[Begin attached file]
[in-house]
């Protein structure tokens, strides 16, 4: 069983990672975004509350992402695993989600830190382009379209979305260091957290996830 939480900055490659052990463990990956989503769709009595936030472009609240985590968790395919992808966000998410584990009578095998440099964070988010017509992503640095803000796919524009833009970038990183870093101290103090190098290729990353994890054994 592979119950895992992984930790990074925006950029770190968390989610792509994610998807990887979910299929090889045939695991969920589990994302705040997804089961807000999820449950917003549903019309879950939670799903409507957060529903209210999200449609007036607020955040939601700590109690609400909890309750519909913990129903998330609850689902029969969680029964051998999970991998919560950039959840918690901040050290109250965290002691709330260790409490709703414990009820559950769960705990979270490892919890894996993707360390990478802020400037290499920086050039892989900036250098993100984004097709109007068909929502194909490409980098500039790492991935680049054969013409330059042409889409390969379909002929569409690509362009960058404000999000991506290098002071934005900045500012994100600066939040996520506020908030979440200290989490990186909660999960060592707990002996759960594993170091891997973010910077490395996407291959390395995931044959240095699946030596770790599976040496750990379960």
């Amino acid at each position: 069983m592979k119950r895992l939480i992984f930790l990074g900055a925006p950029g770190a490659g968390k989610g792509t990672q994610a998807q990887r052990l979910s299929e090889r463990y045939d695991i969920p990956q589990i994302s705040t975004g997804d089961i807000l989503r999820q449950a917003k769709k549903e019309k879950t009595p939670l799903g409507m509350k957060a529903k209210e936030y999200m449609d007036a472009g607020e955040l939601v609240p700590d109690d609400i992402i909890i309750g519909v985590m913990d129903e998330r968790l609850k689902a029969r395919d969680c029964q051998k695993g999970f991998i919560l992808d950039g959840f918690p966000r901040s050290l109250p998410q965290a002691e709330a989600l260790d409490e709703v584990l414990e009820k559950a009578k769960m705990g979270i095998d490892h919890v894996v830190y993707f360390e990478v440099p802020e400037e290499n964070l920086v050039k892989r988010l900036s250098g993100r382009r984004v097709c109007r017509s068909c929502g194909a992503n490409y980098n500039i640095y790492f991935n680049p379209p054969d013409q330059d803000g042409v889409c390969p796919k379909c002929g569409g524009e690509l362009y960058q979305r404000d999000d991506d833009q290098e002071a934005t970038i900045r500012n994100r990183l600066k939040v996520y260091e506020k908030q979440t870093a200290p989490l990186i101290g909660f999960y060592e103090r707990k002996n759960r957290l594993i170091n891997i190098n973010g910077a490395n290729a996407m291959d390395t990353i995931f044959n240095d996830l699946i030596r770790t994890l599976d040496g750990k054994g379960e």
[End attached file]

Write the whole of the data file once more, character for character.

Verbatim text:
[in-house]
């Protein structure tokens, strides 16, 4: 069983990672975004509350992402695993989600830190382009379209979305260091957290996830 939480900055490659052990463990990956989503769709009595936030472009609240985590968790395919992808966000998410584990009578095998440099964070988010017509992503640095803000796919524009833009970038990183870093101290103090190098290729990353994890054994 592979119950895992992984930790990074925006950029770190968390989610792509994610998807990887979910299929090889045939695991969920589990994302705040997804089961807000999820449950917003549903019309879950939670799903409507957060529903209210999200449609007036607020955040939601700590109690609400909890309750519909913990129903998330609850689902029969969680029964051998999970991998919560950039959840918690901040050290109250965290002691709330260790409490709703414990009820559950769960705990979270490892919890894996993707360390990478802020400037290499920086050039892989900036250098993100984004097709109007068909929502194909490409980098500039790492991935680049054969013409330059042409889409390969379909002929569409690509362009960058404000999000991506290098002071934005900045500012994100600066939040996520506020908030979440200290989490990186909660999960060592707990002996759960594993170091891997973010910077490395996407291959390395995931044959240095699946030596770790599976040496750990379960």
């Amino acid at each position: 069983m592979k119950r895992l939480i992984f930790l990074g900055a925006p950029g770190a490659g968390k989610g792509t990672q994610a998807q990887r052990l979910s299929e090889r463990y045939d695991i969920p990956q589990i994302s705040t975004g997804d089961i807000l989503r999820q449950a917003k769709k549903e019309k879950t009595p939670l799903g409507m509350k957060a529903k209210e936030y999200m449609d007036a472009g607020e955040l939601v609240p700590d109690d609400i992402i909890i309750g519909v985590m913990d129903e998330r968790l609850k689902a029969r395919d969680c029964q051998k695993g999970f991998i919560l992808d950039g959840f918690p966000r901040s050290l109250p998410q965290a002691e709330a989600l260790d409490e709703v584990l414990e009820k559950a009578k769960m705990g979270i095998d490892h919890v894996v830190y993707f360390e990478v440099p802020e400037e290499n964070l920086v050039k892989r988010l900036s250098g993100r382009r984004v097709c109007r017509s068909c929502g194909a992503n490409y980098n500039i640095y790492f991935n680049p379209p054969d013409q330059d803000g042409v889409c390969p796919k379909c002929g569409g524009e690509l362009y960058q979305r404000d999000d991506d833009q290098e002071a934005t970038i900045r500012n994100r990183l600066k939040v996520y260091e506020k908030q979440t870093a200290p989490l990186i101290g909660f999960y060592e103090r707990k002996n759960r957290l594993i170091n891997i190098n973010g910077a490395n290729a996407m291959d390395t990353i995931f044959n240095d996830l699946i030596r770790t994890l599976d040496g750990k054994g379960e």